Holiday home styling: Evergreen ways to spruce up home for the holidays
FARGO — If it wasn't for holiday decorating, some homeowners might keep the same decor up year-round, leaving their homes stale and dull, month after month.
"Christmas decorating is a time when people are forced to try new things — revamp the mantle and spruce things up," says Maria Bosak, owner of Eco Chic in Fargo. "You can let a season go by and not change things out because nobody is going to notice, but your friends are going to ask, 'Where's your Christmas tree?' if you don't put it up."
Still, sometimes it's hard to fuel the imagination. Creating a new, fresh Christmas look year after year can be challenging as the same artificial tree and wall hangings lose their sparkle and homeowners lose their drive.
"They don't know where to start so it becomes a burden, rather than a blessing," Bosak says.
This holiday season, Bosak and Leanne Seibold, owner of the Green Room, offer tips to help inspire homeowners with their holiday decorating. By re-arranging what they already have or adding a few items to the mix, homeowners may find their holiday decorating spirit once again.
Today's holiday decorating goes beyond the traditional rich reds and forest greens. In decorating a contemporary lake home, Seibold's team of designers used a seaside-inspired theme with silver, ice blue, hints of copper and soft reds bordering coral. In contrast, for a chiropractic office they implemented shades of blue and red.
Rustic and woodsy themes — with natural elements like stems, berries and greenery — are also popular this year. There's just a slight difference with the rustic look; it's more refined.
"Not as much rust and dust as it was before maybe — not so shabby but more time-worn," Bosak says.
The best part about a woodsy theme is that homeowners can remove their traditional Christmas decor after the holiday but leave the rest. "Sometimes leaving out some of that greenery helps to keep your interior warm and inviting," Seibold says.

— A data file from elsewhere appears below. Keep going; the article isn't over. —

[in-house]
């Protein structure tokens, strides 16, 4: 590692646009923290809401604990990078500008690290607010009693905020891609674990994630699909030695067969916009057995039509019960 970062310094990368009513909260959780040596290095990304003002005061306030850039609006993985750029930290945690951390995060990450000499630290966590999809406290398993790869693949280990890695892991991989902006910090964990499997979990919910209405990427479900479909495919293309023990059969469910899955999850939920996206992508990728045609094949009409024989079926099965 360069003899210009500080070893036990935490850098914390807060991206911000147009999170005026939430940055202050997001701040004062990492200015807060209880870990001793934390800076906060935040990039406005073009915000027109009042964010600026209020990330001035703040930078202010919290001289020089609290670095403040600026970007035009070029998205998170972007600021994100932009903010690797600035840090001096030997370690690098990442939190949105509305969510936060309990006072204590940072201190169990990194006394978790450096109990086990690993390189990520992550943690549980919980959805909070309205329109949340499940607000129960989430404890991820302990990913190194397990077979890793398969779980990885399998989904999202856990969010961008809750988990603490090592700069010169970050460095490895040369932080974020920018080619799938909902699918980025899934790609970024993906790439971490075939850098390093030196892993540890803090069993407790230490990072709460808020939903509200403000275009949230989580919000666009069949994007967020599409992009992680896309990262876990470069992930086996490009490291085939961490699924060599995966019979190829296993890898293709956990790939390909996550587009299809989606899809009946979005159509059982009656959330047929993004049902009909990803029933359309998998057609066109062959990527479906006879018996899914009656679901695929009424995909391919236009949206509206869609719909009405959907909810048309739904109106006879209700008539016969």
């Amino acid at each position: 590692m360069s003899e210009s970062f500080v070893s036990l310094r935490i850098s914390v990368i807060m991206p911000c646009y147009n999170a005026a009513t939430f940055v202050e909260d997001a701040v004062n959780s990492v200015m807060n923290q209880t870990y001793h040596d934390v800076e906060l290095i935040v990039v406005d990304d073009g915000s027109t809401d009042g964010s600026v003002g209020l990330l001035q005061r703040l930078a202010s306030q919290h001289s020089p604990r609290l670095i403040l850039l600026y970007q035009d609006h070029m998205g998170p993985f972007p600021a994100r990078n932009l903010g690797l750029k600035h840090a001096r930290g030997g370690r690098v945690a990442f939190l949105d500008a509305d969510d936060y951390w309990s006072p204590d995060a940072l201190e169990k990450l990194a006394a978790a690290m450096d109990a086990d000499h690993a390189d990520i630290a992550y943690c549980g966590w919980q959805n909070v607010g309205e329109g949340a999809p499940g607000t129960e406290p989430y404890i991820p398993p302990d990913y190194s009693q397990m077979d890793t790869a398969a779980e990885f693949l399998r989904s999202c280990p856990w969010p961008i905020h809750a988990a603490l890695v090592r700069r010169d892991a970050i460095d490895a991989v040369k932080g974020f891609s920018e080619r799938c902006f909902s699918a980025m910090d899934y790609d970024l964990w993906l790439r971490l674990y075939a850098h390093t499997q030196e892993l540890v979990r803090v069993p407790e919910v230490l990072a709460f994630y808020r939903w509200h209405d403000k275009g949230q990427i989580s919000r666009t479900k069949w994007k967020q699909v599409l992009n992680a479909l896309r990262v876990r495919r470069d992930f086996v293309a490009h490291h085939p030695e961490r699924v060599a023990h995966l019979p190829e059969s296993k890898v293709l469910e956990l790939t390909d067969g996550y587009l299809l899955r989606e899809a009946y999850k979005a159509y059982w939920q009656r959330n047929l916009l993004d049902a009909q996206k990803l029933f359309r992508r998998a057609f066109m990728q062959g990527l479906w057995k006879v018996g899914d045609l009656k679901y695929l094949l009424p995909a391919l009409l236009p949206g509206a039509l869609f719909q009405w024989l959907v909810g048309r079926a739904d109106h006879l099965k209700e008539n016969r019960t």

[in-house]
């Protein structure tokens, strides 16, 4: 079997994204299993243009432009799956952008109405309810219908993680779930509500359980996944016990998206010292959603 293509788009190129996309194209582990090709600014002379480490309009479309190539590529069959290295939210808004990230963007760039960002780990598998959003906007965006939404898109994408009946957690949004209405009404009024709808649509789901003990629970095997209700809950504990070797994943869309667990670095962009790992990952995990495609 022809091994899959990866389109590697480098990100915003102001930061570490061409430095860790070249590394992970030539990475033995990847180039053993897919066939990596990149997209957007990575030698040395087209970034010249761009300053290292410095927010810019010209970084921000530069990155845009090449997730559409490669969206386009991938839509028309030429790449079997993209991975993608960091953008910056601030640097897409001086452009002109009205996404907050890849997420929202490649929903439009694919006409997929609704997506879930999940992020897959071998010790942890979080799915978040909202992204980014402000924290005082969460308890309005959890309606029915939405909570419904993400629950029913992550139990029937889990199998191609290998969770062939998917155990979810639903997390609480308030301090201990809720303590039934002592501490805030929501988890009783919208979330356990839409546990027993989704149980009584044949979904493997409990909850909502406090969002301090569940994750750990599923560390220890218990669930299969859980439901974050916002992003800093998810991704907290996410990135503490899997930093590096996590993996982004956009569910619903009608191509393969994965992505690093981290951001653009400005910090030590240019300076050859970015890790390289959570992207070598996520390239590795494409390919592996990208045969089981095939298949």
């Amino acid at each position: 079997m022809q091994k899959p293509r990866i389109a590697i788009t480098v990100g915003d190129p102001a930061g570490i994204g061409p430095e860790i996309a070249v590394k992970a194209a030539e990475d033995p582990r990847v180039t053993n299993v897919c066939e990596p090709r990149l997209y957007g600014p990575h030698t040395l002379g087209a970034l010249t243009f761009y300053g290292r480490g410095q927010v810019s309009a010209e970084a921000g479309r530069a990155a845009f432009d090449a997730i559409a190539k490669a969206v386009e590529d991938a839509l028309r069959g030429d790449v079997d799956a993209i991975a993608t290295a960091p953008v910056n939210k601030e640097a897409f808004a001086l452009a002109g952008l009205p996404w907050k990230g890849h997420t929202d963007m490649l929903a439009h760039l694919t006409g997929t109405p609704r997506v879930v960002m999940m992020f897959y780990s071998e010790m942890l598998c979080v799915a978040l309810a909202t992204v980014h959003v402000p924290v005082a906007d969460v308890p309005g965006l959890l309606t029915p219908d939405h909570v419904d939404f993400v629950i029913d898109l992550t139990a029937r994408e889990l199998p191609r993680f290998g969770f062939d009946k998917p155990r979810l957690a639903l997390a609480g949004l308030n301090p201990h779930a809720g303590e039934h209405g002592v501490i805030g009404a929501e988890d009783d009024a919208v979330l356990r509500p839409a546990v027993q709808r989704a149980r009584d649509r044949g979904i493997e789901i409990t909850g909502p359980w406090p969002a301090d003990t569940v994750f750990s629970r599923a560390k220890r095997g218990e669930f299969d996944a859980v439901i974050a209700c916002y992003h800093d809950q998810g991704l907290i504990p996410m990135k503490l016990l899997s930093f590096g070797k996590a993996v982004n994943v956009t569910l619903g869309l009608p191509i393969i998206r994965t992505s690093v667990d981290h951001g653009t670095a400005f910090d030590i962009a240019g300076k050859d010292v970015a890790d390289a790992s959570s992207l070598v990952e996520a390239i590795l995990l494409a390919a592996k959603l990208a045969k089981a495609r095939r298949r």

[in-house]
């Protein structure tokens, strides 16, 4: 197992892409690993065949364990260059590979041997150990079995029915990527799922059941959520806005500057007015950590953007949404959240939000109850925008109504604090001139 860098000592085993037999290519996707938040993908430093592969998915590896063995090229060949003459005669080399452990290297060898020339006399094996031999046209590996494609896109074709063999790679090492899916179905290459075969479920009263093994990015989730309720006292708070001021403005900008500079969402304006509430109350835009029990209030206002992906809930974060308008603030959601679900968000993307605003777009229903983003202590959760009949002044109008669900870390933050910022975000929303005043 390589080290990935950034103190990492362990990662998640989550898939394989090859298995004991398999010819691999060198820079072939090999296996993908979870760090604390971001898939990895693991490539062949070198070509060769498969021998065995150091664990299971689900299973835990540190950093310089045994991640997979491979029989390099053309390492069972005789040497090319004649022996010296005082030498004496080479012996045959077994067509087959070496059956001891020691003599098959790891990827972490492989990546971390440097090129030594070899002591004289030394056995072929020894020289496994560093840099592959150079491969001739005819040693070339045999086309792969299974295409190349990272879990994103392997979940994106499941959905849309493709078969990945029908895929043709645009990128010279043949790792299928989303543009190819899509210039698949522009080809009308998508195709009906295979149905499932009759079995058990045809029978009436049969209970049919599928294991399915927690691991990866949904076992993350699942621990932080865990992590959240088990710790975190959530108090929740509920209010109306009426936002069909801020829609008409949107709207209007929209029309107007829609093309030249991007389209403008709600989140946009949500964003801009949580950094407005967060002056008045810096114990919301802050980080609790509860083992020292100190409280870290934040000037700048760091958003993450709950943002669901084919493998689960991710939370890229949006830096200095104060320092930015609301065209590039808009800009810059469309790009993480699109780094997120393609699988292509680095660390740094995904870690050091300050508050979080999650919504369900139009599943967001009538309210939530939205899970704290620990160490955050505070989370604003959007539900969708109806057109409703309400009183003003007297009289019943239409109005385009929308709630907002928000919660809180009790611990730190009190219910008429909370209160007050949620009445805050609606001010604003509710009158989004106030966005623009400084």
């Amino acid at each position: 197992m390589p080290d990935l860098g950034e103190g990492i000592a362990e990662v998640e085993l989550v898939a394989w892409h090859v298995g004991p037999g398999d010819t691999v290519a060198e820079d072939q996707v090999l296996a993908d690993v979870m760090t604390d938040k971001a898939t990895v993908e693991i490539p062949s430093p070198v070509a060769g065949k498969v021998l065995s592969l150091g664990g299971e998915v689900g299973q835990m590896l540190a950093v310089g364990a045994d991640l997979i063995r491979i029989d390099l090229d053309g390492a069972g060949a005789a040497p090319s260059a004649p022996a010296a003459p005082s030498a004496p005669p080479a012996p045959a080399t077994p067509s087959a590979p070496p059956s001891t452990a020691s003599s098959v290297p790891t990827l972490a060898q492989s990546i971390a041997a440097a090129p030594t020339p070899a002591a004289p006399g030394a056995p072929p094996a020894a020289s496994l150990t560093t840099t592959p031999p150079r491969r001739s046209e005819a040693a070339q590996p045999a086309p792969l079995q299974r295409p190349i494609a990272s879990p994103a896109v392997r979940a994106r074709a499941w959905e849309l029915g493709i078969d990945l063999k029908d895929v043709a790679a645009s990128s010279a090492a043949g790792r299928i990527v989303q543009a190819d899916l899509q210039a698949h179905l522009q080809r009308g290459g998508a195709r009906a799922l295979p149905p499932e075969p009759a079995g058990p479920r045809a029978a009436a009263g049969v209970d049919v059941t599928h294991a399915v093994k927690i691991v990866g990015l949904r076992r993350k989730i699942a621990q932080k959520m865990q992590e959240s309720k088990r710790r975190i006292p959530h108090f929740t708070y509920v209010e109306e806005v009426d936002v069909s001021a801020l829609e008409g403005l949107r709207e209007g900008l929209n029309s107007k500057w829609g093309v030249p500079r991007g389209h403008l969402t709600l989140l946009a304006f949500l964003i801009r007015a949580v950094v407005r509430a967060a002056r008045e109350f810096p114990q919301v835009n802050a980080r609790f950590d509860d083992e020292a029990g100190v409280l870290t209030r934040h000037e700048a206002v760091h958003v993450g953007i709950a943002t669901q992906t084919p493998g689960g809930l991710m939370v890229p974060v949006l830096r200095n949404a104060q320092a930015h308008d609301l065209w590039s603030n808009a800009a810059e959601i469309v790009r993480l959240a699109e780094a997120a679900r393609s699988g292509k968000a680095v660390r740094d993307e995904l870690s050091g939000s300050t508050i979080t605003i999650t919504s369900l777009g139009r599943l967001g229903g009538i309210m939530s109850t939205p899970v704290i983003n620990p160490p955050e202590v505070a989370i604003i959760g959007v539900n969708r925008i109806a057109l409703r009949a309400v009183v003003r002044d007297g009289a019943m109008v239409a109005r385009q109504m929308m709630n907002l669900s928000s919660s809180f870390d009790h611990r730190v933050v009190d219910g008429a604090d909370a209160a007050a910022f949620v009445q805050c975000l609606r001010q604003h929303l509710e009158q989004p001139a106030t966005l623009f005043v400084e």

Metallic colors are also trendy. "A lot of what we like to do is mix metallic tones," Seibold says, encouraging homeowners to incorporate several tones into their home, including copper, gold, silver and rose gold.
Rather than using garland or tinsel, Seibold encourages homeowners to give wired ribbon a try.
"We love working with ribbon because you can either do it horizontally or vertically," she says.
Ribbon can be used as a tree topper or bustled to fill holes. Extra greenery and floral stems add layers, dimension, texture and a pop of color to the tree.
When it comes to ornaments, Seibold suggest layering them throughout the tree, not just on the tips of the branches.
"You actually want to put them towards where the trunk is as well because that shows the layering effect and adds depth," she says. "If you add in metallics, the light reflects off that and makes your tree sparkle a little more."
As for the tree skirt, fabric works just as well as a manufactured skirt. "You can put an old sheet underneath it to make it more billowy," Seibold says. Not only does using fabric give the tree a more proper scale for the base, it can be reused in future years to make table runners, pillows or other holiday decor.
Simply setting the dining table adds Christmas cheer to the home. Incorporating natural elements from the backyard is cheap and easy; an evergreen sprig or cranberries can be placed in vases or tied to napkins as a place setting.
"Then you have the smell of a real Christmas tree if you don't have a real tree," Seibold says.
For a table centerpiece, candlesticks and fresh greenery add height to the table. "If you keep your staple pieces neutral — placemats, dishes, centerpiece pieces — and change the napkins and floral spray, you're able to transition it to the next season," Bosak says.
Clear fishing line can also be used to hang ornaments or a wreath from chandelier to create further emphasis above the table.
Fireplace and mantel
Bosak says the key to mantel decor is making a statement. "There needs to be one thing on a fireplace mantel that catches your eye," she says.
In one home, Bosak's team propped a black cathedral window — without the panes — on the mantel and hung a wreath from it.
"That becomes the piece that centers it, grounds it and the rest is just embellishment," she says.
From there, homeowners can add artificial greens and battery-operated candles to their mantel.
If homeowners choose to hang stockings around the fireplace, Seibold provides a tip: stuff the flat, one-dimensional stockings with tissue paper to give them more body.
When it comes to holiday decorating, homeowners should think about their own personality.
"If you're doing it on your own, go with what makes you happy. Play around." Seibold says.
While social media can provide inspiration, Bosak says not to let it become overwhelming. "Do not compete with Pinterest," she says. Often people see a photo of just one corner of the home that's decorated perfectly. It's not reality.
Above all, remember to make decorating fun. "Turn on the Christmas music. Light a Christmas candle and just start playing," Seibold says. "It doesn't have to be perfect."
Alexandra Floersch is a content producer for Forum Content Studios and staff contributor at alexandrafloersch.areavoices.com. She can be reached at (701) 451-5730.